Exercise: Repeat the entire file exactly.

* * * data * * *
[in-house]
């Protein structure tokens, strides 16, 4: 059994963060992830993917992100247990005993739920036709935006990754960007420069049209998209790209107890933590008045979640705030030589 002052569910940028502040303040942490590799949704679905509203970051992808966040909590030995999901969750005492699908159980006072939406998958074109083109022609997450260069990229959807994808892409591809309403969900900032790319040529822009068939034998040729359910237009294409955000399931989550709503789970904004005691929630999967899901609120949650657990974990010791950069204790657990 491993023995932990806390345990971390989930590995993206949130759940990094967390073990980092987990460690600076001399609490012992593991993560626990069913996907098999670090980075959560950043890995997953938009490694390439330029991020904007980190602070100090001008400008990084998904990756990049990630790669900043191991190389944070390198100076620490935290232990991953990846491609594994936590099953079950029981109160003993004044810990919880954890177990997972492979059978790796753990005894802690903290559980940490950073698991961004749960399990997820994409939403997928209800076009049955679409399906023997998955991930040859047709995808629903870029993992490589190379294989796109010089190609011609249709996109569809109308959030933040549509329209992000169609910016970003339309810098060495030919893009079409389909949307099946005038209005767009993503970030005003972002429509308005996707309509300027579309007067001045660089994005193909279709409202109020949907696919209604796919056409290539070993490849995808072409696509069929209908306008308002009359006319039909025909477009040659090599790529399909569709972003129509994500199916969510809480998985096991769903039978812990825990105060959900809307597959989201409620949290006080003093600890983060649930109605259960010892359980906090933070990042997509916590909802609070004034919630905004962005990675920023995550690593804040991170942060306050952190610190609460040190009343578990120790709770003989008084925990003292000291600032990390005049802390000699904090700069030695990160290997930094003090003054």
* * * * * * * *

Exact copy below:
[in-house]
């Protein structure tokens, strides 16, 4: 059994963060992830993917992100247990005993739920036709935006990754960007420069049209998209790209107890933590008045979640705030030589 002052569910940028502040303040942490590799949704679905509203970051992808966040909590030995999901969750005492699908159980006072939406998958074109083109022609997450260069990229959807994808892409591809309403969900900032790319040529822009068939034998040729359910237009294409955000399931989550709503789970904004005691929630999967899901609120949650657990974990010791950069204790657990 491993023995932990806390345990971390989930590995993206949130759940990094967390073990980092987990460690600076001399609490012992593991993560626990069913996907098999670090980075959560950043890995997953938009490694390439330029991020904007980190602070100090001008400008990084998904990756990049990630790669900043191991190389944070390198100076620490935290232990991953990846491609594994936590099953079950029981109160003993004044810990919880954890177990997972492979059978790796753990005894802690903290559980940490950073698991961004749960399990997820994409939403997928209800076009049955679409399906023997998955991930040859047709995808629903870029993992490589190379294989796109010089190609011609249709996109569809109308959030933040549509329209992000169609910016970003339309810098060495030919893009079409389909949307099946005038209005767009993503970030005003972002429509308005996707309509300027579309007067001045660089994005193909279709409202109020949907696919209604796919056409290539070993490849995808072409696509069929209908306008308002009359006319039909025909477009040659090599790529399909569709972003129509994500199916969510809480998985096991769903039978812990825990105060959900809307597959989201409620949290006080003093600890983060649930109605259960010892359980906090933070990042997509916590909802609070004034919630905004962005990675920023995550690593804040991170942060306050952190610190609460040190009343578990120790709770003989008084925990003292000291600032990390005049802390000699904090700069030695990160290997930094003090003054």